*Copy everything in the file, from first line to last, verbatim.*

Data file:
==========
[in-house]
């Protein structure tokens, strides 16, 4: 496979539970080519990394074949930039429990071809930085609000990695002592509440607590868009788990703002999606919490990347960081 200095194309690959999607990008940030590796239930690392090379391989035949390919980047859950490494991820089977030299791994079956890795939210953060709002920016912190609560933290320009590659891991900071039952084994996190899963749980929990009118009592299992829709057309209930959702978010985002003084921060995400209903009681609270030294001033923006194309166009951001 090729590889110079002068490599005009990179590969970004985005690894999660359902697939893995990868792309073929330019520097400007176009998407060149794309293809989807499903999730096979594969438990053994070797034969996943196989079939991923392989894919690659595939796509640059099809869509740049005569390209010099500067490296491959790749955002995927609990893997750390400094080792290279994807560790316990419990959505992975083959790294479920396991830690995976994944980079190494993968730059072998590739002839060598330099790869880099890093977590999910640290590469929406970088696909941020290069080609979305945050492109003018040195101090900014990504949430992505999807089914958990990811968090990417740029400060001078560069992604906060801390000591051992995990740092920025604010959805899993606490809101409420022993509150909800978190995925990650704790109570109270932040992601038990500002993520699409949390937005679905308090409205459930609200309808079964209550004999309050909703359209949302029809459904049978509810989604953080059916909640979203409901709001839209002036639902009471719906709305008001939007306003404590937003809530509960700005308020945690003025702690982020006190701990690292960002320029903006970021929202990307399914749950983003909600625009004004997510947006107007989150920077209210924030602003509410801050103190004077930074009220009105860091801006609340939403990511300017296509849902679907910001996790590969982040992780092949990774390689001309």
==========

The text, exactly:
[in-house]
């Protein structure tokens, strides 16, 4: 496979539970080519990394074949930039429990071809930085609000990695002592509440607590868009788990703002999606919490990347960081 200095194309690959999607990008940030590796239930690392090379391989035949390919980047859950490494991820089977030299791994079956890795939210953060709002920016912190609560933290320009590659891991900071039952084994996190899963749980929990009118009592299992829709057309209930959702978010985002003084921060995400209903009681609270030294001033923006194309166009951001 090729590889110079002068490599005009990179590969970004985005690894999660359902697939893995990868792309073929330019520097400007176009998407060149794309293809989807499903999730096979594969438990053994070797034969996943196989079939991923392989894919690659595939796509640059099809869509740049005569390209010099500067490296491959790749955002995927609990893997750390400094080792290279994807560790316990419990959505992975083959790294479920396991830690995976994944980079190494993968730059072998590739002839060598330099790869880099890093977590999910640290590469929406970088696909941020290069080609979305945050492109003018040195101090900014990504949430992505999807089914958990990811968090990417740029400060001078560069992604906060801390000591051992995990740092920025604010959805899993606490809101409420022993509150909800978190995925990650704790109570109270932040992601038990500002993520699409949390937005679905308090409205459930609200309808079964209550004999309050909703359209949302029809459904049978509810989604953080059916909640979203409901709001839209002036639902009471719906709305008001939007306003404590937003809530509960700005308020945690003025702690982020006190701990690292960002320029903006970021929202990307399914749950983003909600625009004004997510947006107007989150920077209210924030602003509410801050103190004077930074009220009105860091801006609340939403990511300017296509849902679907910001996790590969982040992780092949990774390689001309």